A new study into Australian attitudes towards privacy in the online world has revealed huge concerns exist around how Australians’ personal data is used online.
According to the study, by Roy Morgan Research, 90 per cent of Australians say it is unacceptable (either somewhat or very unacceptable) for companies to collect personal financial data, to scrape the contents of messages or emails, or to collect health and medical data for the purpose of tailoring ads and offers to consumers. Less than five per cent deem these practices acceptable (either very or somewhat acceptable).
However, despite these concerns only around 15 per cent of Australians claim to ‘always’ or ‘often’ read terms and conditions when signing up for online services and a majority of over 54 per cent rarely or never read them.
Asked for their views about organisations sharing different types of data and information with third parties 80 per cent of Australians agree they would never want ‘Photos of my kids/family’ shared with third parties – higher than any other type of data or information.
Percentage of Australians who agree ‘I would never want this (data) shared’
At least 70 per cent of Australians agreed they would never want the following types of data shared with third parties: ‘The unique ID number of mobile phone/device’, ‘My messages’, ‘My financial information/credit history’, ‘My phone contacts’ and ‘My medical/health information with third parties’.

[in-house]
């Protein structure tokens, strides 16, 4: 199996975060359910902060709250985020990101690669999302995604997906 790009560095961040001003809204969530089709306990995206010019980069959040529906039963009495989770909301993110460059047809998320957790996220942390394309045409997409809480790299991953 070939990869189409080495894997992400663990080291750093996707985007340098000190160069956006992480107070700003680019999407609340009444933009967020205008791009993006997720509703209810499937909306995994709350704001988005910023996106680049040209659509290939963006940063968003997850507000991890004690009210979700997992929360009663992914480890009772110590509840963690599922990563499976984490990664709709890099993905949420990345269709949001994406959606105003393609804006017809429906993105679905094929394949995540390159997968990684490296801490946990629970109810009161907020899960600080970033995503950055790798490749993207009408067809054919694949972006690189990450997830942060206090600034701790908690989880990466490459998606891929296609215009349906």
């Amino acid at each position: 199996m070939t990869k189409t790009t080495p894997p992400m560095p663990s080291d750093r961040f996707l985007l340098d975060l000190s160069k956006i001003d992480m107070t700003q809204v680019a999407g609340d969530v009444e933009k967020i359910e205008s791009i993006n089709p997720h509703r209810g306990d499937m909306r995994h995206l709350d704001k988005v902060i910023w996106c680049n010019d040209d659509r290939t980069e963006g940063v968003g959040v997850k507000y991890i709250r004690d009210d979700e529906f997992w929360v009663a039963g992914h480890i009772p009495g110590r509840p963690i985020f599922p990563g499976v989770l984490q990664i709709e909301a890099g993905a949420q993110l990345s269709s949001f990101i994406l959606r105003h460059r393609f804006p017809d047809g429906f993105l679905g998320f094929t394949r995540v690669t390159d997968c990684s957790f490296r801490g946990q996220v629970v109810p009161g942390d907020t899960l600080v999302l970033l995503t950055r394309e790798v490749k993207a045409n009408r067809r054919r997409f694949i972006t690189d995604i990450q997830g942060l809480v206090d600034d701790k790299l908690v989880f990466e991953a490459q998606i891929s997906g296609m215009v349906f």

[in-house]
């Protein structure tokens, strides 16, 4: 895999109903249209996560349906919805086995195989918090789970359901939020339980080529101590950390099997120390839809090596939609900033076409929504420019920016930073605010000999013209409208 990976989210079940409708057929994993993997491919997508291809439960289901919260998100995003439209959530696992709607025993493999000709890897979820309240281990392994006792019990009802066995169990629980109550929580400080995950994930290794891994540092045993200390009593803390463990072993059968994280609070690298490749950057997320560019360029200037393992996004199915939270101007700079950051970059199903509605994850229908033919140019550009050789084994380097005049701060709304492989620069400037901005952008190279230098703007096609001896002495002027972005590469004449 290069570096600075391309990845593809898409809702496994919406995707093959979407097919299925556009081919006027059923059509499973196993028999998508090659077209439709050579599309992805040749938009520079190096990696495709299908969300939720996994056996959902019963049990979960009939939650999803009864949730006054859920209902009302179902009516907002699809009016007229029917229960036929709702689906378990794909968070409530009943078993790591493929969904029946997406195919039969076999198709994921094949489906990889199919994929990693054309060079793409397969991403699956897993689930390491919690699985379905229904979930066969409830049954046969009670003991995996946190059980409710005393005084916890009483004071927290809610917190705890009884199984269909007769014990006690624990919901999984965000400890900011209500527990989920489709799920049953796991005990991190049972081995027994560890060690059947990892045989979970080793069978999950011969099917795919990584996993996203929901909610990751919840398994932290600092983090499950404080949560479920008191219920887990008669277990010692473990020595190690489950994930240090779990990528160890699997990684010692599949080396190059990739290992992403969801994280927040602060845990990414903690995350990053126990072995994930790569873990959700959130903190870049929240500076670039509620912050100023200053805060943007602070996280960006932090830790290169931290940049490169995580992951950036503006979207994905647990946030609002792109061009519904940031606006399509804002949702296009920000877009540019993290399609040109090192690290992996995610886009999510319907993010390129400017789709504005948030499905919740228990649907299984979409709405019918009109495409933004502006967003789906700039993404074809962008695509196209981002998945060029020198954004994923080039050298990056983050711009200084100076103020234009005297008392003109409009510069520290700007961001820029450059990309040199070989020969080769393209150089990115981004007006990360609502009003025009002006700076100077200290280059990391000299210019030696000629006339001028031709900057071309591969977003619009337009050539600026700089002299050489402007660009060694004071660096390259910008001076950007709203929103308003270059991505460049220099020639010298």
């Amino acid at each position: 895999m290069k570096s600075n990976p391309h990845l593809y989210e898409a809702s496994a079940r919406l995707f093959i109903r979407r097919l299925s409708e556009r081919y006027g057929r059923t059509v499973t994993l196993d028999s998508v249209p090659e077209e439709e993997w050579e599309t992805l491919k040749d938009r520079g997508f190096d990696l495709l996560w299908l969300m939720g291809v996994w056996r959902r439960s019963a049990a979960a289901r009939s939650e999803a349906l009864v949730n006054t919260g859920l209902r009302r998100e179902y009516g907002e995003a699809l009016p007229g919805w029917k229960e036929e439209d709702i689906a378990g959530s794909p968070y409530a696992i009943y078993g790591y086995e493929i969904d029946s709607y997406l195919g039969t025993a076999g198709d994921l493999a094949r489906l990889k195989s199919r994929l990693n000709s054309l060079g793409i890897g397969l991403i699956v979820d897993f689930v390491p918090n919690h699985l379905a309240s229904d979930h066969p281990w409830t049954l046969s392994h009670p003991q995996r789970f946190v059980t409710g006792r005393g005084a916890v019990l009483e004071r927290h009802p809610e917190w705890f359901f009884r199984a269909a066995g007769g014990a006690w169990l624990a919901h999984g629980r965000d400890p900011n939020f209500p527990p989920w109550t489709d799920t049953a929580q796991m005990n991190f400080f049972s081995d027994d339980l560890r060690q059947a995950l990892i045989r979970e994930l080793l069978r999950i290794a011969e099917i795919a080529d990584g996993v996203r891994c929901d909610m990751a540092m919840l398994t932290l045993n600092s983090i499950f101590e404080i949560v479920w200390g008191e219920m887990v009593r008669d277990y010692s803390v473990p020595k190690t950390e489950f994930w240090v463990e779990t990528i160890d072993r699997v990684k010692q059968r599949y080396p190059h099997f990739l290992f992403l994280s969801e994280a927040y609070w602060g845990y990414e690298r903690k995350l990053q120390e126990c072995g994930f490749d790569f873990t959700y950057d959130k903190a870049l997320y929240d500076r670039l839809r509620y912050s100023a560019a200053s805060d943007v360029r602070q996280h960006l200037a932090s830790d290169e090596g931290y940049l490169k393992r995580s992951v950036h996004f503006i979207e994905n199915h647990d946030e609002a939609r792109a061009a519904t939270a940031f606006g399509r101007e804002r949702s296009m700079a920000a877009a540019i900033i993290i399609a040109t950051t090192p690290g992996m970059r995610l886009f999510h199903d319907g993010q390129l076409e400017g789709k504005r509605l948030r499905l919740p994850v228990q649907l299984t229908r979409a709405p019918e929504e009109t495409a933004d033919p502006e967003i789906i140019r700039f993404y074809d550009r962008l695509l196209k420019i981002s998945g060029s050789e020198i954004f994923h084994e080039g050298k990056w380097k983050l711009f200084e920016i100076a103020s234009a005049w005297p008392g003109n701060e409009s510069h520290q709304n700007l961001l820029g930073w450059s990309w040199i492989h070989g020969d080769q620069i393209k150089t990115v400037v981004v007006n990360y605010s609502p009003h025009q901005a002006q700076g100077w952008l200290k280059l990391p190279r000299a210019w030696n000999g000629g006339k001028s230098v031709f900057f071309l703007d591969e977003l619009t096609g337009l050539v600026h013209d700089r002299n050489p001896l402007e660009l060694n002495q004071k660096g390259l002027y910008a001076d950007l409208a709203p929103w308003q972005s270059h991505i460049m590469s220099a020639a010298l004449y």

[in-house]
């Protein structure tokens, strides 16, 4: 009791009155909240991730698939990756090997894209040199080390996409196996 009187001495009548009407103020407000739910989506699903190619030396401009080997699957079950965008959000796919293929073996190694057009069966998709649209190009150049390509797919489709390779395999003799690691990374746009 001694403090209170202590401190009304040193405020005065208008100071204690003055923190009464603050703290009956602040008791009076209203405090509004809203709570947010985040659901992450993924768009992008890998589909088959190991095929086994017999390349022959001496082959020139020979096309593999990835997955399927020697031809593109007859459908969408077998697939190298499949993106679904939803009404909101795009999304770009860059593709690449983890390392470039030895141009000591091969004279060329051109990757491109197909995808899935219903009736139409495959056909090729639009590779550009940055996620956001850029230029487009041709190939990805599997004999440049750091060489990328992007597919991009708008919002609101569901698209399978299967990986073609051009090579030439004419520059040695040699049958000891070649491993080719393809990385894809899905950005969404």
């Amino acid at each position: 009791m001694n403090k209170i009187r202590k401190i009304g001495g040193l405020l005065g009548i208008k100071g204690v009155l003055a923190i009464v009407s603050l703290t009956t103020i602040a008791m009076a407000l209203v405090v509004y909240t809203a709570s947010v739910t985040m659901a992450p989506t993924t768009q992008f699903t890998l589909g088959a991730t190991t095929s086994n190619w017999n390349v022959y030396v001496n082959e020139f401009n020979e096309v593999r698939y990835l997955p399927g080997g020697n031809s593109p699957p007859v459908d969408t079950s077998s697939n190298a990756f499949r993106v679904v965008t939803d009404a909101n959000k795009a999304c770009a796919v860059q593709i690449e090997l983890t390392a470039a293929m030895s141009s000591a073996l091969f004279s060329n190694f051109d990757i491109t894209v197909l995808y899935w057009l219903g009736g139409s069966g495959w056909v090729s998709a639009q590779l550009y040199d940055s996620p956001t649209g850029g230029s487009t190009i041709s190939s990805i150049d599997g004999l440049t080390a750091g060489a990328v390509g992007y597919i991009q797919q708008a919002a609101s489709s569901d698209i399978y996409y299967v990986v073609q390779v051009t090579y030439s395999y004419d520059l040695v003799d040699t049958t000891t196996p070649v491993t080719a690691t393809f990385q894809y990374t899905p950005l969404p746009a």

Australians are far more relaxed about organisations sharing data related to their gender or name with third parties and only around a quarter of Australians say they would ‘never want this data shared’.
Commenting on the study, Roy Morgan CEO Michele Levine said: “The results of this in-depth study into privacy concerns shows that huge majorities of Australians would never want photos of their kids/family, private messages, financial information/credit history, phone contacts, medical/health information or the unique ID number of their mobile phone shared with third parties.
“Even larger majorities of Australians approaching 90 per cent say it is at least somewhat unacceptable for these types of data to be used for the purpose of tailoring ads and offers to consumers. This is a core facet of the business model of many social media companies that boast about their ability to target ads to consumers based upon the huge amounts of data they collect on consumers.
“Clearly there is a significant ‘disconnect’ here between the rights of consumers to expect a certain degree of privacy with regards to their personal information and the business models of social media companies that rely on stockpiling data on consumers to sell advertising,” Levine said.
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